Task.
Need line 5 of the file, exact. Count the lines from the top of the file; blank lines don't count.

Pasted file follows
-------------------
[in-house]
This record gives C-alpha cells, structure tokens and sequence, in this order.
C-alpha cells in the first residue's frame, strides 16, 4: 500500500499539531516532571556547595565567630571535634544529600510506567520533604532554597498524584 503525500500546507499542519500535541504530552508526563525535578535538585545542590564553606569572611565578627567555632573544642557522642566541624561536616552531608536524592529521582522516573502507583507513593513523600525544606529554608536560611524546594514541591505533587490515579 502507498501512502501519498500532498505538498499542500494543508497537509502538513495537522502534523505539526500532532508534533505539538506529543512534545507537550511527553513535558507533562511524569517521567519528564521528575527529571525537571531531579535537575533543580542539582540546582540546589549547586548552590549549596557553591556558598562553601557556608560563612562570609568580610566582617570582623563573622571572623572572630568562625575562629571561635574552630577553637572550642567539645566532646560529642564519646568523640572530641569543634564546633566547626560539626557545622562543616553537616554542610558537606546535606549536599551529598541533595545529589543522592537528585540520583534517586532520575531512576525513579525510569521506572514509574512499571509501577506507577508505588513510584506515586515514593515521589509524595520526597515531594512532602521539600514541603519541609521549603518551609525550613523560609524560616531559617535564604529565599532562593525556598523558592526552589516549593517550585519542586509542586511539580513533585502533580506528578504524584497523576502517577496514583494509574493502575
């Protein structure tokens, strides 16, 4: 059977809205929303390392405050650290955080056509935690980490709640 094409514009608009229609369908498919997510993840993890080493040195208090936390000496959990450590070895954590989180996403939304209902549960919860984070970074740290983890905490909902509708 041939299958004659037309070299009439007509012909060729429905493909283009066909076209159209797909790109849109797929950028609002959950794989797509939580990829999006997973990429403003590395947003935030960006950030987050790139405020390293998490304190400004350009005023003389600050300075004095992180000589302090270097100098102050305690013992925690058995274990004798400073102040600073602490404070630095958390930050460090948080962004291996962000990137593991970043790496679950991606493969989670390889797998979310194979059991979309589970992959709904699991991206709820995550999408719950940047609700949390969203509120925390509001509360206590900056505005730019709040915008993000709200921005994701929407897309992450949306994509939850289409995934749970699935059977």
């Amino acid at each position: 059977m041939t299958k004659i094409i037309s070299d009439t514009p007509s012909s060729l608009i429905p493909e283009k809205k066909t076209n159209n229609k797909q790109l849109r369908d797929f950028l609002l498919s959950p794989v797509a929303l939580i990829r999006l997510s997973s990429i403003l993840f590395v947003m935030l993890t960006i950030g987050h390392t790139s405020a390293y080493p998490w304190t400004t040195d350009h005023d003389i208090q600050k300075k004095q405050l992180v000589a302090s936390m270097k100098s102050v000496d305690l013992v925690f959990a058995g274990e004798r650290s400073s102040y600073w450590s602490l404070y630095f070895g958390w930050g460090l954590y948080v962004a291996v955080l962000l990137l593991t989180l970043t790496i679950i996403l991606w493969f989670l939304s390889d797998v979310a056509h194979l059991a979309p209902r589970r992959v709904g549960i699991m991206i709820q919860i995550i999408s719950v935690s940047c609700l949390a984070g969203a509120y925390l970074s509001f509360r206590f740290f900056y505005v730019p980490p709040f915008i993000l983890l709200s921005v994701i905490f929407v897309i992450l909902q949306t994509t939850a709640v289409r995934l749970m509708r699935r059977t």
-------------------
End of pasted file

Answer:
């Amino acid at each position: 059977m041939t299958k004659i094409i037309s070299d009439t514009p007509s012909s060729l608009i429905p493909e283009k809205k066909t076209n159209n229609k797909q790109l849109r369908d797929f950028l609002l498919s959950p794989v797509a929303l939580i990829r999006l997510s997973s990429i403003l993840f590395v947003m935030l993890t960006i950030g987050h390392t790139s405020a390293y080493p998490w304190t400004t040195d350009h005023d003389i208090q600050k300075k004095q405050l992180v000589a302090s936390m270097k100098s102050v000496d305690l013992v925690f959990a058995g274990e004798r650290s400073s102040y600073w450590s602490l404070y630095f070895g958390w930050g460090l954590y948080v962004a291996v955080l962000l990137l593991t989180l970043t790496i679950i996403l991606w493969f989670l939304s390889d797998v979310a056509h194979l059991a979309p209902r589970r992959v709904g549960i699991m991206i709820q919860i995550i999408s719950v935690s940047c609700l949390a984070g969203a509120y925390l970074s509001f509360r206590f740290f900056y505005v730019p980490p709040f915008i993000l983890l709200s921005v994701i905490f929407v897309i992450l909902q949306t994509t939850a709640v289409r995934l749970m509708r699935r059977t």